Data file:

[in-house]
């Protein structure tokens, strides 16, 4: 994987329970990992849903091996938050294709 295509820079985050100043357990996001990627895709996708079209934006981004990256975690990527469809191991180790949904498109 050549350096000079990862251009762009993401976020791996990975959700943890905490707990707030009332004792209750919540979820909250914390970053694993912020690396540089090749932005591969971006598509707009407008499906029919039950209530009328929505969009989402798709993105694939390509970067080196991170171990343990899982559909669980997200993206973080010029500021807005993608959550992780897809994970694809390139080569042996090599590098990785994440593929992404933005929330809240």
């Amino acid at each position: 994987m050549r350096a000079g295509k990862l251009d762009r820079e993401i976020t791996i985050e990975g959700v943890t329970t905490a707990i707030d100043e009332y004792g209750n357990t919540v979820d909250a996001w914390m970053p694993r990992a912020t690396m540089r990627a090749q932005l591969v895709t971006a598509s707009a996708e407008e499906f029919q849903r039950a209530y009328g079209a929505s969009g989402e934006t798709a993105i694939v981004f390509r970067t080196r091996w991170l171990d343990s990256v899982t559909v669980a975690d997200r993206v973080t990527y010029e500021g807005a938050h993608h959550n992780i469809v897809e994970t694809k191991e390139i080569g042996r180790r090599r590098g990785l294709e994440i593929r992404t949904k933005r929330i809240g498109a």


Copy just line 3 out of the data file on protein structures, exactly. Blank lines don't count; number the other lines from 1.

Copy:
């Amino acid at each position: 994987m050549r350096a000079g295509k990862l251009d762009r820079e993401i976020t791996i985050e990975g959700v943890t329970t905490a707990i707030d100043e009332y004792g209750n357990t919540v979820d909250a996001w914390m970053p694993r990992a912020t690396m540089r990627a090749q932005l591969v895709t971006a598509s707009a996708e407008e499906f029919q849903r039950a209530y009328g079209a929505s969009g989402e934006t798709a993105i694939v981004f390509r970067t080196r091996w991170l171990d343990s990256v899982t559909v669980a975690d997200r993206v973080t990527y010029e500021g807005a938050h993608h959550n992780i469809v897809e994970t694809k191991e390139i080569g042996r180790r090599r590098g990785l294709e994440i593929r992404t949904k933005r929330i809240g498109a």